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Perfect Cookies

Perfect Cookies

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Published by Saravit Devi Dasi

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Categories:Types, Recipes/Menus
Published by: Saravit Devi Dasi on Nov 23, 2009
Copyright:Attribution Non-commercial

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06/05/2010

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Perfect Cookies
 Some cookies should be crisp and delicate, while others ought to be chewy and tender.
If you have a cookie recipe that you love, but aren’t getting the desired results, usethese tips to get your perfect cookie:
Flat
If you want your cookies on the flat side, you can do some or all of the followingthings: Use all butter, use all-purpose flour or bread flour, increase the sugar contentslightly, add a bit of liquid to your dough, and bring the dough to room temperature beforebaking.
Puffy
For light, puffy cookies, use shortening or margarine and cut back on the amountof fat; add an egg, cut back on the sugar, use cake flour or pastry flour, use baking powderinstead of baking soda and refrigerate your dough before baking.
Chewy
Try melting the butter before adding it to the sugars when mixing. Removecookies from the oven a few minutes before they are done, while their centers are still softbut are just cooked through. The edges should be golden. Use brown sugar, honey ormolasses as a sweetener. Let cookies cool on the pan for several minutes after bakingbefore transferring to cooling rack.
Crispy
For crisp, crunchy cookies, use all butter and a proportion of white sugar. Useegg yolks in place of a whole egg. Cookies should be baked completely. Let cool on thebaking sheet for one minute before transferring to a cooling rack.
The ingredients, mixing techniques and baking temperature all affect how a batchof cookies will turn out.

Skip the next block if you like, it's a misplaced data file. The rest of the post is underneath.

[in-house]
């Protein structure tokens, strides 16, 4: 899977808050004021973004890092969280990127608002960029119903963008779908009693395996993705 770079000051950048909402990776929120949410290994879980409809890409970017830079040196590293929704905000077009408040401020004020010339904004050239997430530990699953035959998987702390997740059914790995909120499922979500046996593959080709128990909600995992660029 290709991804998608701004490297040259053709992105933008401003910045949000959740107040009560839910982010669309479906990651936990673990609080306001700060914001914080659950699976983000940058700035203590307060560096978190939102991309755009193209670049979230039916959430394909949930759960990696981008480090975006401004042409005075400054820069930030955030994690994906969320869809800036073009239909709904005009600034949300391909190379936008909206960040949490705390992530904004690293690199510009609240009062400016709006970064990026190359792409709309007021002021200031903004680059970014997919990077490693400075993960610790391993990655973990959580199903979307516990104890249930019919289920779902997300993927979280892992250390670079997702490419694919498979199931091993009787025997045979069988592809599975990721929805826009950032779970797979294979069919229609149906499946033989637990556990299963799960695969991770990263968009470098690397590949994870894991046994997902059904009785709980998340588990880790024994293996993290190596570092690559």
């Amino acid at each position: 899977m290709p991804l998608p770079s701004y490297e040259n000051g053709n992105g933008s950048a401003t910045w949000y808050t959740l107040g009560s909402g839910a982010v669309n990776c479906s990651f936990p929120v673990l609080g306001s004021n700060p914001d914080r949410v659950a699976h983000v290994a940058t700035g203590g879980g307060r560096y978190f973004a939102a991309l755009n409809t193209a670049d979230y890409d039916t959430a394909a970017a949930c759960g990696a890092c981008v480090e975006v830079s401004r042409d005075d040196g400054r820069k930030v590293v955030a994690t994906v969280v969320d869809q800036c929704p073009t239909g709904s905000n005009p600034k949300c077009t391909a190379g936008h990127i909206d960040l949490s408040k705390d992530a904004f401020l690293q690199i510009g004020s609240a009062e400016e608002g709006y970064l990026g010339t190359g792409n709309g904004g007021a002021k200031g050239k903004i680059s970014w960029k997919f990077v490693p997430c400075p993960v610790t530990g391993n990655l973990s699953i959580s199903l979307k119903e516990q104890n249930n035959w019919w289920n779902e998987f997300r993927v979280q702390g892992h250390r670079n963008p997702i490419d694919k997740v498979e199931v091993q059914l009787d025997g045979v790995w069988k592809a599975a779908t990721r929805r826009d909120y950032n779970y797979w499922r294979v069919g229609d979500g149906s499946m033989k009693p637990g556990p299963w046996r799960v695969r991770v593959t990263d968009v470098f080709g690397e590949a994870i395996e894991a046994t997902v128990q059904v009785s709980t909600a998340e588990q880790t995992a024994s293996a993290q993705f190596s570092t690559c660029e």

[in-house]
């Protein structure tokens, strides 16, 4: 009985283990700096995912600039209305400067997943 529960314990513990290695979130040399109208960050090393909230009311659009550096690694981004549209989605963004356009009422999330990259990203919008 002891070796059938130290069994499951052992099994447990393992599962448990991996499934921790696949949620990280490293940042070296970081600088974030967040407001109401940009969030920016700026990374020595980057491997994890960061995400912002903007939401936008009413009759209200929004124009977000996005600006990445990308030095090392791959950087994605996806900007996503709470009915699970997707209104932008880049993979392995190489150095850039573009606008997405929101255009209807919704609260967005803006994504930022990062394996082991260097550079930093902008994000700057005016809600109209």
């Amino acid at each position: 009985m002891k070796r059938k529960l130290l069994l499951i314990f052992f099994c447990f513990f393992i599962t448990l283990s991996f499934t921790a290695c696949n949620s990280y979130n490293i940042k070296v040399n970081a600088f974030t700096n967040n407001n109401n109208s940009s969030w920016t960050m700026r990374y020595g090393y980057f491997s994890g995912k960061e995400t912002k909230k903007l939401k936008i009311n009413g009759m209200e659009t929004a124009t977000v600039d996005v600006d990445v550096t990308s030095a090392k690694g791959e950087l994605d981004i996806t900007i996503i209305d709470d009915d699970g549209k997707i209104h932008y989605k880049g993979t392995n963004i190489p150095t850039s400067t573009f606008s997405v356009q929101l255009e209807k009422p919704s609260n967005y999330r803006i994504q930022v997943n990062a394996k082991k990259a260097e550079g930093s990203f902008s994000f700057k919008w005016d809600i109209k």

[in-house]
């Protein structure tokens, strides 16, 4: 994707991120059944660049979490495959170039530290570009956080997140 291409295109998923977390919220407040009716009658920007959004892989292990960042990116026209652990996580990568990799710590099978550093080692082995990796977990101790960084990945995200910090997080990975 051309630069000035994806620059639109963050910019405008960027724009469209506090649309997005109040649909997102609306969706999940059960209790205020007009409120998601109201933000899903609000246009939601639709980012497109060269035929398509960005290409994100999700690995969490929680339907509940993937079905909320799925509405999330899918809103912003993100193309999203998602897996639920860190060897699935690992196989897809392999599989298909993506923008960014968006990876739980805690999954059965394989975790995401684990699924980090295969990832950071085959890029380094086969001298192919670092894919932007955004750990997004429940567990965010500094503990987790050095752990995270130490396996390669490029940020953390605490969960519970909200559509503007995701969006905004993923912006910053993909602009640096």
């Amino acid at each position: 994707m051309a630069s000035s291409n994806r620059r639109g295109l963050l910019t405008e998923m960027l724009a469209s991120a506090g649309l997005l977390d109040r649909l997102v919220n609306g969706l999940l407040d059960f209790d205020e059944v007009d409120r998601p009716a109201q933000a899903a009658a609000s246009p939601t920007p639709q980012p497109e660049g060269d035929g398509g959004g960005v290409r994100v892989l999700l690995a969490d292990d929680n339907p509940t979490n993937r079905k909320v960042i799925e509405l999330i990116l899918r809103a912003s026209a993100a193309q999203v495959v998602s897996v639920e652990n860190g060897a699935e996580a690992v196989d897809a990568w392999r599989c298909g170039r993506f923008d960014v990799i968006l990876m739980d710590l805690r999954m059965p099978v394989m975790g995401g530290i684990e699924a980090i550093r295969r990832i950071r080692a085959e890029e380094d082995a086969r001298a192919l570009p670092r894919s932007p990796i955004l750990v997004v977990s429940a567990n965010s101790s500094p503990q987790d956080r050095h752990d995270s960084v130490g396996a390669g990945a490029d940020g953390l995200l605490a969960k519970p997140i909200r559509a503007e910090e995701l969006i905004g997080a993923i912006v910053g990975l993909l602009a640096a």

Ingredients
Using the correct ingredients is key. Follow the recipe closely and measureingredients carefully for best results.
Fats
Cookies are made primarily with butter, margarine or shortening. Fats play amajor role in the spread of a cookie--whether a cookie keeps its shape or flattens inthe oven. Shortening and margarine are stable, and will help cookies keep theiroriginal unbaked shapes. Butter melts at a much lower temperature than othersolid fats--it melts at body temperature, resulting in a “melt-in-your-mouth” burstof flavor. Cookies made with butter tend to spread out. Butter is essential in certaincookies, such as shortbreads; if they don’t hold their shape, consider lowering theamount of butter, sugar, or baking soda in the recipe. The amount of fat alsoaffects the cookies: in general, more fat equals flat, crispy cookies while less fat
 
equals puffier, cake-like cookies. Whipped spreads are not suitable for baking: usesolid sticks of margarine instead.
Flour
Flour also affects how cookies behave. Most cookie recipes call for all-purpose or pastry flour. Both bread flour, with its high protein content, and cakeflour, which is high in starch, produce cookies that tend to spread less. (The glutenin the bread flour and the absorbant starch in cake flour are responsible for thesimilar results.) Higher flour-to-liquid ratios are needed in shortbread and crumbly-textured cookies.